Alvin Berger1 , Peter JH Jones2  and Suhad S Abumweis2 


Plant sterols are naturally occurring molecules that humanity has evolved with. Herein, we have critically evaluated recent literature pertaining to the myriad of factors affecting efficacy and safety of plant sterols in free and esterified forms. We conclude that properly solubilized 4-desmetyl plant sterols, in ester or free form, in reasonable doses (0.8–1.0 g of equivalents per day) and in various vehicles including natural sources, and as part of a healthy diet and lifestyle, are important dietary components for lowering low density lipoprotein (LDL) cholesterol and maintaining good heart health. In addition to their cholesterol lowering properties, plant sterols possess anti-cancer, anti-inflammatory, anti-atherogenicity, and anti-oxidation activities, and should thus be of clinical importance, even for those individuals without elevated LDL cholesterol. The carotenoid lowering effect of plant sterols should be corrected by increasing intake of food that is rich in carotenoids. In pregnant and lactating women and children, further study is needed to verify the dose required to decrease blood cholesterol without affecting fat-soluble vitamins and carotenoid status.

Abbrevations: ABC, ATP-binding cassette; apo, apolipoprotein; LDL, Low density lipoprotein; PLD, phospholipase D; PUFA, polyunsaturated fatty acids.


Plant sterols are plant compounds with similar chemical structure and biological functions as cholesterol [1]. Plant sterols contain an extra methyl, ethyl group or double bond. The most abundant plant sterols are sitosterol, campesterol and stigmasterol [2]. The daily dietary intake of plant sterol is 160–400 mg among different populations [3-9]. However, in the earlier stages of human evolution, some 5–7 million years ago, plant sterol intake in Myocene diets would have been considerably higher, up to 1 g/d [10]. Dietary sources include vegetable oils (especially unrefined oils), nuts, seeds and grains [1]. Absorption efficiency for plant sterols in humans is considerably less than that of cholesterol. Percent absorption of the former is 2–5% [11] versus 60% for the latter [12]. Consequently, blood levels of plant sterols in humans are only 0.1–0.14% of cholesterol levels [13]. Due to their structural similarity to cholesterol, plant sterols were first and foremost studied for their cholesterol absorption inhibition properties. In addition to their cholesterol lowering effect, plant sterols may possess anti-cancer [14], anti-atherosclerosis [15,16], anti-inflammation [17] and anti-oxidation activities [18]. The objective of the present review is to assess the evidence supporting the various physiological effects of plant sterols with emphasis on recent advances in knowledge.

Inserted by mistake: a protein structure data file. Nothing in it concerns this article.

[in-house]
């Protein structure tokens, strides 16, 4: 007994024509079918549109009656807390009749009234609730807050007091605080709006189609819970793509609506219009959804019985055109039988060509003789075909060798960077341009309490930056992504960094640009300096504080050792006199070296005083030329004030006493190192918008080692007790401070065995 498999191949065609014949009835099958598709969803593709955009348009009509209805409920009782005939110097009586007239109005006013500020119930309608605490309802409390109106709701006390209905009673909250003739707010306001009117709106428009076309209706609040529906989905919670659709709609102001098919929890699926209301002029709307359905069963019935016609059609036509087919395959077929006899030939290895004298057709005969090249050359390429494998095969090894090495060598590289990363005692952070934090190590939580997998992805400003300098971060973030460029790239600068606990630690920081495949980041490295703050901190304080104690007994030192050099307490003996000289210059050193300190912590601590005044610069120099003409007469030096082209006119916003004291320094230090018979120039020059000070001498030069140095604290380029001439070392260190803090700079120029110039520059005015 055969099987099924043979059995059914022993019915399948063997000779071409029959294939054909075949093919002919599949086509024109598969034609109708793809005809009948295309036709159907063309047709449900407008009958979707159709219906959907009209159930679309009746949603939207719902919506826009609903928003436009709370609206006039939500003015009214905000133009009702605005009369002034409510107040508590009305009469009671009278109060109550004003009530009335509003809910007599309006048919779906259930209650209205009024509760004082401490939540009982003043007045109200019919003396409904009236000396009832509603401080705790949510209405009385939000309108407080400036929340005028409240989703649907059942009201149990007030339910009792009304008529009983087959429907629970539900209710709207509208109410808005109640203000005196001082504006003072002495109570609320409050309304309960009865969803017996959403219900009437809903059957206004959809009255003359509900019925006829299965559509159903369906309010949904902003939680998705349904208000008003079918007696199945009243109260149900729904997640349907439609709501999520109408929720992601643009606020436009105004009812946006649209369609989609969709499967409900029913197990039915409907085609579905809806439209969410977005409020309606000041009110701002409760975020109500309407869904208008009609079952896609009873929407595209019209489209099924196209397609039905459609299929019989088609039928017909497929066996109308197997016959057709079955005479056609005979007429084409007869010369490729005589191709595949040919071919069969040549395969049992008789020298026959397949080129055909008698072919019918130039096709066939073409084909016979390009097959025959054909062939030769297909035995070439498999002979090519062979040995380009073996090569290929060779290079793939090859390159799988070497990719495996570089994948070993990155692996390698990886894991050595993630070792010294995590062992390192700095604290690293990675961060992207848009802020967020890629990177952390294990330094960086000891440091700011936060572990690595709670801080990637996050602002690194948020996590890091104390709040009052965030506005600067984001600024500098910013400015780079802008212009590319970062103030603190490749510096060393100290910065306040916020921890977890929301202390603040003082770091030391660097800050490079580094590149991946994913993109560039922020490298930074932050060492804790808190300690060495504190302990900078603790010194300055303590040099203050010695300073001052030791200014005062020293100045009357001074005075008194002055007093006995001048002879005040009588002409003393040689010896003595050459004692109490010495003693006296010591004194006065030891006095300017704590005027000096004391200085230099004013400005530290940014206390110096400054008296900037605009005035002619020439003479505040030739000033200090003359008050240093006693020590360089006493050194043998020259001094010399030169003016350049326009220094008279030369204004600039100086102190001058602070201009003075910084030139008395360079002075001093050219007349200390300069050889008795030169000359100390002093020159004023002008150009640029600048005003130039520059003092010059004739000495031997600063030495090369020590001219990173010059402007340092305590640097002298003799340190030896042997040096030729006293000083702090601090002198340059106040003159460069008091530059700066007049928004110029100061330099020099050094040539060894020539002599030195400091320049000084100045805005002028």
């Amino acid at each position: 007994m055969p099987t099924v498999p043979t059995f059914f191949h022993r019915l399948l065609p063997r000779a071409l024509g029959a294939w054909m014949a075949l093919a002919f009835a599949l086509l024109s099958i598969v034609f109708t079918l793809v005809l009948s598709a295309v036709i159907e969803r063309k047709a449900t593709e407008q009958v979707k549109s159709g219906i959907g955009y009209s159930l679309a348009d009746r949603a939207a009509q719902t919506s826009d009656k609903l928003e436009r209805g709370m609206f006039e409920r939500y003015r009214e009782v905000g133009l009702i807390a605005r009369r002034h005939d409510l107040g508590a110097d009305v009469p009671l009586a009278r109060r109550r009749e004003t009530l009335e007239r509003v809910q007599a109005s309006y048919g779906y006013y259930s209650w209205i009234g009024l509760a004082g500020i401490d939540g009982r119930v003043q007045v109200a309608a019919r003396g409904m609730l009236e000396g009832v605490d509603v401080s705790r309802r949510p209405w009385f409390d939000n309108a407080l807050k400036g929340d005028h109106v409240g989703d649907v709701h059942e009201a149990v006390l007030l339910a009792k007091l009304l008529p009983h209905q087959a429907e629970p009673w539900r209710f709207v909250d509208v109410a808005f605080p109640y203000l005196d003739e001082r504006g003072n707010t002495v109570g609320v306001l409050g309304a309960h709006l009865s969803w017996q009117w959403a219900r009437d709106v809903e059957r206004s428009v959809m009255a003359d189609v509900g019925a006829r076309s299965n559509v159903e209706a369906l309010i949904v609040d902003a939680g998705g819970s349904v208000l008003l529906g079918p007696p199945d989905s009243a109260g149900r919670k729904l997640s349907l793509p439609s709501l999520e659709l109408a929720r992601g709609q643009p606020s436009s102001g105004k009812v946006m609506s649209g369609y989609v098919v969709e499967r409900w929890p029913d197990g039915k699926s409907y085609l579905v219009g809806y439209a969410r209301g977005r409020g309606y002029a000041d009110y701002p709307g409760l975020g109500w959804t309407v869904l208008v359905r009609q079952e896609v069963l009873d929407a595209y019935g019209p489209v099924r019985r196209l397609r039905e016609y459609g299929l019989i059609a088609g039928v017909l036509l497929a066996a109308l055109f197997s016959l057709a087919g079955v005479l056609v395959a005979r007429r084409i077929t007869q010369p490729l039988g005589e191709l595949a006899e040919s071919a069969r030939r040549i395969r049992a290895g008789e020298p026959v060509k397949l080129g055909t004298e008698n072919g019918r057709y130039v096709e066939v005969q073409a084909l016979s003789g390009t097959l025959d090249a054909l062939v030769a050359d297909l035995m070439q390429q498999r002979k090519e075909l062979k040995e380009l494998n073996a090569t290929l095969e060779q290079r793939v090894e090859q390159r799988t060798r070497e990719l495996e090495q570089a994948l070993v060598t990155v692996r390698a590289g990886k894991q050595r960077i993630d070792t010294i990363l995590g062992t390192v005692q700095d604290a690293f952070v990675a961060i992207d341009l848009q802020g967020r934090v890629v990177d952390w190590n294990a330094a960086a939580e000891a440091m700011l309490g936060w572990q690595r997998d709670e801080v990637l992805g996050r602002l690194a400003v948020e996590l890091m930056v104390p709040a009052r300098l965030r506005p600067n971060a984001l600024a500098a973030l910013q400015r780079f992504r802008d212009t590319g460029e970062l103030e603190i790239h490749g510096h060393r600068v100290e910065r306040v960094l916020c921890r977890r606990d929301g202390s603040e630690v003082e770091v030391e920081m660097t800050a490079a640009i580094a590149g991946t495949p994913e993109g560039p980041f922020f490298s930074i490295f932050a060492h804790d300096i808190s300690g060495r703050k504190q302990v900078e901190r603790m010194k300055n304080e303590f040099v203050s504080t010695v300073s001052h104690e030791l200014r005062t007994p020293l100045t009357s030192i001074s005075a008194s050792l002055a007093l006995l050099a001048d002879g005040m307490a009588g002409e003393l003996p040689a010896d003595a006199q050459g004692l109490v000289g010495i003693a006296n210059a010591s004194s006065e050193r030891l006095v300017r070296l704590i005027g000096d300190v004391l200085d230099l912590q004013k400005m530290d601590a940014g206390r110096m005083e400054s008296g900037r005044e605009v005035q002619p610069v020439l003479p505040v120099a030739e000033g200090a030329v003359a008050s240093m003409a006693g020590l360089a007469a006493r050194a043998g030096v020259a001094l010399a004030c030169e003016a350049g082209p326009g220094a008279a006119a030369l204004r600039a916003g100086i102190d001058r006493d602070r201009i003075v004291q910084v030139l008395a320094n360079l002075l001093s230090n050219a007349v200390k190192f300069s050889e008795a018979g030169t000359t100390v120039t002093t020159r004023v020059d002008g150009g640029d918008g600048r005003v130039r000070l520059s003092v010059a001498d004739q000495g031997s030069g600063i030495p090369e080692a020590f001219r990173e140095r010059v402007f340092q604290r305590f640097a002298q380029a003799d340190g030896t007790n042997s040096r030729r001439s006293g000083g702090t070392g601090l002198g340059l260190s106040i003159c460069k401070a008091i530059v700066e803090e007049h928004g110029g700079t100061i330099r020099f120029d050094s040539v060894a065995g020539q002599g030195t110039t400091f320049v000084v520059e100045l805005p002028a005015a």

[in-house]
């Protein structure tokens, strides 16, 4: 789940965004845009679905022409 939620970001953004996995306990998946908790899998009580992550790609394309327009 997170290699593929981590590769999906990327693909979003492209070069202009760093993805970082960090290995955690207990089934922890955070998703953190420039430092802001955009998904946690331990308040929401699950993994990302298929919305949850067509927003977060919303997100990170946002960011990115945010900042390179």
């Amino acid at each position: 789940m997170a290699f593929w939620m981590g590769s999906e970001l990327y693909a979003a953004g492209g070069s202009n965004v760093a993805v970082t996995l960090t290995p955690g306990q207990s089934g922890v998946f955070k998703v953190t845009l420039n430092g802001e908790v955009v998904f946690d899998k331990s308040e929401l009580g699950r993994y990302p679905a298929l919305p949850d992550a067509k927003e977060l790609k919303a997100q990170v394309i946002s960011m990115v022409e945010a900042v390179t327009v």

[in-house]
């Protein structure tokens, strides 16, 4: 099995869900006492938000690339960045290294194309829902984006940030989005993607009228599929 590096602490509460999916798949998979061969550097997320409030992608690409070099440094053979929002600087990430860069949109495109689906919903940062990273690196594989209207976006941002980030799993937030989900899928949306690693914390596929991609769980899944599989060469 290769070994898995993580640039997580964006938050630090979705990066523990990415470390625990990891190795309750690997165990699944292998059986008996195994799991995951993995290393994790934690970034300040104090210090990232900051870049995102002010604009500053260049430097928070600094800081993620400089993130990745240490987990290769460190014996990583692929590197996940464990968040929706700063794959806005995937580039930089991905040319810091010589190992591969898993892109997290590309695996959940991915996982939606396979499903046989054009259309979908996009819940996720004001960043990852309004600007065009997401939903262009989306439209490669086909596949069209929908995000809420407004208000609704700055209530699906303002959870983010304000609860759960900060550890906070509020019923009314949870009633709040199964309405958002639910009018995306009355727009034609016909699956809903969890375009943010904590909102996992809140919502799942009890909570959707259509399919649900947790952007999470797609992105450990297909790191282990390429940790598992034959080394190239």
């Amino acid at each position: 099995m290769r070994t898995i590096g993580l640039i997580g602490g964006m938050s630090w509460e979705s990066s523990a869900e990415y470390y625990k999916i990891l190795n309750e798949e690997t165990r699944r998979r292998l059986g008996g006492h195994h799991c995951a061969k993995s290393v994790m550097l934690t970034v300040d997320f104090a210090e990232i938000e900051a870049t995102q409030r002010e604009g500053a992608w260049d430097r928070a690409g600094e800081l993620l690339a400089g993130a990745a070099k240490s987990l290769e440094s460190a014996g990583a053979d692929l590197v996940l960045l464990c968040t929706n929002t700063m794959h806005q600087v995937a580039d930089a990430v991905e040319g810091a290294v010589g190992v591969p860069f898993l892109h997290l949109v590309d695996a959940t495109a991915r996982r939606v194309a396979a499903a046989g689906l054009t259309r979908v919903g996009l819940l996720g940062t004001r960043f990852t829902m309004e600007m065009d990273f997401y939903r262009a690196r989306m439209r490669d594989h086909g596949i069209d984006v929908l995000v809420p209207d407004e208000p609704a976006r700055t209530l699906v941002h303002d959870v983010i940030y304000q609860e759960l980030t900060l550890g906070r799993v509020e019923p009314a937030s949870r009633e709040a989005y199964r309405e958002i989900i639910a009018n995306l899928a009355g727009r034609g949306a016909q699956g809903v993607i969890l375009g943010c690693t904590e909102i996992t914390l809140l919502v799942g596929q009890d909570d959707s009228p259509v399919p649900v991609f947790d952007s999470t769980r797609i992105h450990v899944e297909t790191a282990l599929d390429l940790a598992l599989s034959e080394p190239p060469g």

Physiological effects of plant sterols

Cholesterol lowering actions

The cholesterol lowering effect of plant sterols is well documented in the literature. It is now accepted, after much earlier scientific debate and study, that 4-desmethyl plant sterols or stanols, either in their free or esterified form, decrease blood levels of total cholesterol and LDL-cholesterol through reduction of cholesterol absorption. Generally speaking, properly solubilized free sterols and esterified sterols possess similar cholesterol lowering ability [19,20]. In some studies such comparisons have been flawed because the free sterols were not properly solubilized [21]. Ostlund et al. [22] showed that emulsions of sitostanol, mixed with lecithin containing 0.7 g of sterol, reduced cholesterol absorption considerably, whereas less effect was seen with sitosterol in crystalline form.

This review will focus on the effects of 4-desmethyl sterols, stanols, and esterified forms. Methylated sterols (4α-monomethyl and 4,4-dimethyl) in sources such as shea and M. alpina fungi for example, and those sterols esterified to non-fatty acids such as ferulate (such as the sterols in rice bran oil), may not be equivalent in cholesterol lowering ability compared with the forms present in tall and soybean oils [19,20,23-26].

Important issues that remain to be verified regarding the cholesterol lowering effect of plant sterols includes (i) efficacy of low dose of plant sterols, (ii) the effect diet background on plant sterol efficacy, (iii) the efficacy of plant sterols when incorporated in food other than fat spread (iv) the optimal number of plant sterols servings and (v) the relative efficacy of plant sterols among different populations.